The Economics of Writing a Book

in books on (#3JC)
Can you make money by writing a book? Carter Phipps shares his experiences in publishing his first book. He describes advances, self-publication, and book promotion - all very relevant information for someone looking to start writing their own masterpiece.

SpaceX CRS-3

in space on (#3JB)
story imageHere are some of the highlights from the latest resupply mission by SpaceX to the ISS:

Use of NGINX Increases

in internet on (#3JA)
story imageOnce upon a time, Apache was the undisputed king of webserver software. Over the last few years a relative newcomer, NGINX , has slowly gained ground . Netcraft's monthly Web Server Survey clearly shows a healthy upward usage curve for the software.

Other recent notable events:

Linode Invests $45M In Slower Hosting

in internet on (#3J6)
I've been a Linode customer since they launched their User-Mode-Linux offering in 2003. With decreasing component prices and a little help from Moore's Law, they have repeatedly increased the resources available on their VPS instances. Most upgrades take the form of "Double the RAM" or "Double the disk space" and have allowed the company to stay competitive over the years.

However, their latest "upgrade" reduces the CPU core count from 8 to 2 on the most popular plan, drastically reducing the performance of most webserver workloads. Some users have posted degraded benchmark numbers on the Linode blog that announced the upgrade. They have also removed the discounts on yearly plans, thereby increasing the cost of the hosting plans.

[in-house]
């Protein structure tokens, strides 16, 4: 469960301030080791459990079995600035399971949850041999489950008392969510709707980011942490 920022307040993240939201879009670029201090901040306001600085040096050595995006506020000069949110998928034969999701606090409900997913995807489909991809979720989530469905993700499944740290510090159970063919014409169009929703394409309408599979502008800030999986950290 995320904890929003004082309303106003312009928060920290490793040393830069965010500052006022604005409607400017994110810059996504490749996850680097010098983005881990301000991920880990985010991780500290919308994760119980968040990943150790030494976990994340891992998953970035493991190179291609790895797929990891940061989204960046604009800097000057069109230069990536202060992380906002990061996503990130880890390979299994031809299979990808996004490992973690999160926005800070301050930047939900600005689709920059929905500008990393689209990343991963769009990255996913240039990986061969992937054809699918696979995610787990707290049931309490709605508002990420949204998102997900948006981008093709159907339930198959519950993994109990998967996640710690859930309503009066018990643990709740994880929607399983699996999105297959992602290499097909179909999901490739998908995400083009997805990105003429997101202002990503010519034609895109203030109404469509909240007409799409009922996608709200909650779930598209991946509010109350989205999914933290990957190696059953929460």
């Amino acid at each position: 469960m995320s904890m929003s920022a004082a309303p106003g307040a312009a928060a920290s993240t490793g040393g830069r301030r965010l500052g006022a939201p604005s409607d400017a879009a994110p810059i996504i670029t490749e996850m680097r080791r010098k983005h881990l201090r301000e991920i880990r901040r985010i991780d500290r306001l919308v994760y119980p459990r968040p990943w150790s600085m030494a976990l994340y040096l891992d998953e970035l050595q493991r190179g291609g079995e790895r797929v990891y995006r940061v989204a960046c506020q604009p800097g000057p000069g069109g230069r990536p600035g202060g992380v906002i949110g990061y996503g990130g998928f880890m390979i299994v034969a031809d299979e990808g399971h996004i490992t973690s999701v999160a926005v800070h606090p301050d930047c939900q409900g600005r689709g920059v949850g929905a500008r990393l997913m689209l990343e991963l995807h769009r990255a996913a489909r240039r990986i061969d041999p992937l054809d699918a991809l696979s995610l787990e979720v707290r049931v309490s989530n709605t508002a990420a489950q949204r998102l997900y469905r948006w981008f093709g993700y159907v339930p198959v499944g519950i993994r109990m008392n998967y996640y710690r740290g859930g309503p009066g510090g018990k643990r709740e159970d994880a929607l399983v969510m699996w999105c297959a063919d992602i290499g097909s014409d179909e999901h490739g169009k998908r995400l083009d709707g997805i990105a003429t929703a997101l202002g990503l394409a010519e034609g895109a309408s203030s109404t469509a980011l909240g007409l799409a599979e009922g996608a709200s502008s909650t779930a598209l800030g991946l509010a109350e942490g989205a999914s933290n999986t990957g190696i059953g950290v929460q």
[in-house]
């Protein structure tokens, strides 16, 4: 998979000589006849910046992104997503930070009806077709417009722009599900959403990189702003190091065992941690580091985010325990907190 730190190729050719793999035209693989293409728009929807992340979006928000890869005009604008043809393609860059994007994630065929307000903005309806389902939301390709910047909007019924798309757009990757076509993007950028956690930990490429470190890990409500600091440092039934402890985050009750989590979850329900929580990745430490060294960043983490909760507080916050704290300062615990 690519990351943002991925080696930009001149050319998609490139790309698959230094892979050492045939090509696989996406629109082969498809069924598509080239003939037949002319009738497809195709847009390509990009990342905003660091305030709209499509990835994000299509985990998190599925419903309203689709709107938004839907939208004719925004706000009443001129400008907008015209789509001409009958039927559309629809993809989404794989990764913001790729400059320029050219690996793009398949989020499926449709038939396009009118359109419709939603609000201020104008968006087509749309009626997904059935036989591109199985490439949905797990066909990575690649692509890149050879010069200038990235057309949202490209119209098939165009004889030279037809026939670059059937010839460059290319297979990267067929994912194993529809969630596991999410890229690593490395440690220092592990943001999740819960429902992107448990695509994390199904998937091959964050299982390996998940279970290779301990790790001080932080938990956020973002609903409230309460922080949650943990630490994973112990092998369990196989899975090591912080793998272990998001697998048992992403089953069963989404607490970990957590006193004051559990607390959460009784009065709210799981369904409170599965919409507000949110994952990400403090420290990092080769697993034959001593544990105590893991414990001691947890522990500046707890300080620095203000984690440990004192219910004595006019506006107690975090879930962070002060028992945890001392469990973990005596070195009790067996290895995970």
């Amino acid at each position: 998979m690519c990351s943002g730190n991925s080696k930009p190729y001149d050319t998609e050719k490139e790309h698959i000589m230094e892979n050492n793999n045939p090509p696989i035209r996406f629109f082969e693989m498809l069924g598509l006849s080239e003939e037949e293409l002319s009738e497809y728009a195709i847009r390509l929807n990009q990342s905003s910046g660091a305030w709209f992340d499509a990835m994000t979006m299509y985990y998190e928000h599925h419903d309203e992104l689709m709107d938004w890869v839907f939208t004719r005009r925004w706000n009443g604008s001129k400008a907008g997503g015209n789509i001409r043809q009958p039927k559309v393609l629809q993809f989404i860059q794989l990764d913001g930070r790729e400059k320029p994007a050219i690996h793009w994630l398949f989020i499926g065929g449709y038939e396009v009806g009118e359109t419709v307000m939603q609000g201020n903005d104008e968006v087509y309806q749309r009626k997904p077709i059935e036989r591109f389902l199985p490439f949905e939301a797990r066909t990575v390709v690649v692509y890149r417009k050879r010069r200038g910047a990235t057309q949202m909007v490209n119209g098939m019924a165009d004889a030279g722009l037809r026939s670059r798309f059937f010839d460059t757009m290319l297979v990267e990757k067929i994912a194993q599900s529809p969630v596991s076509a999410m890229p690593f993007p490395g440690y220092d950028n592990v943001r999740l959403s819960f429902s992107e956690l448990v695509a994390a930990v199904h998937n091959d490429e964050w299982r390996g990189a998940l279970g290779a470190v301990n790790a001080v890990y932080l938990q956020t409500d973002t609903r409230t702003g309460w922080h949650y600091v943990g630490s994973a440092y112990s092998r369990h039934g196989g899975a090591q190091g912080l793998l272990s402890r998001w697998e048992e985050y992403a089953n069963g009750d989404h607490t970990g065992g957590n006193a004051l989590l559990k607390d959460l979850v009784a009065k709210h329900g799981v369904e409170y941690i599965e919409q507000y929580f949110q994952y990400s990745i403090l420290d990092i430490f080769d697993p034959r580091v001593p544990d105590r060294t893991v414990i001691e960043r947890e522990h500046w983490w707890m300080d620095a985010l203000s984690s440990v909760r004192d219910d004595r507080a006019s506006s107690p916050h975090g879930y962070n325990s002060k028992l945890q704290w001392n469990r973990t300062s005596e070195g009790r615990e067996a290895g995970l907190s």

Other aspects of the upgrade are more welcome:
  • Doubled RAM
  • Same Cost (Unless paying yearly [Grandfathering available if you forgo upgrades])
  • Same Storage Space (But now using SSD)
  • Same Transfer (Except the lowest plan [Which gets a 50% bump])
  • Increased Outgoing Bandwidth (Unless using a Node Balancer or the lowest plan [Which stay the same speeds])
Disclaimer: Both Pipedot and SoylentNews are hosted at Linode.

ISC Ends BIND Development and Renames it Bundy

in internet on (#3J2)
Today, ISC released the last version of BIND 10 , ending the organization's development work and signalling that no further updates will be made to the source pool.

The Bundy Project is currently working with the ISC to move the code to GitHub to continue the program's development.

BIND 9 is the most popular DNS server in use today.

Ubuntu 14.04 Trusty Tahr Released

in linux on (#3J1)
story imageUbuntu released version 14.04 LTS (codename "Trusty Tahr") today. This is a long-term support distribution, meaning Ubuntu will support it with security and bug fixes for 5 years as it slowly replaces Ubuntu 12.04 LTS that preceded it.Recent notable changes, such as the move to systemd or the Mir display server, are absent in this release. However, this release adds arm64 and ppc64el architectures. OpenStack and other "cloud" tools also received many updates.

Although critics often disparage the animal codename, the uniqueness of the word does aide Internet searches. For example, if you search for "Ubuntu Bluetooth" you may get outdated information from previous versions that is no longer relevant. However, adding "Precise Pangolin" or "Trusty Tahr" really helps narrow down the results.

Micro Robots

in robotics on (#3J0)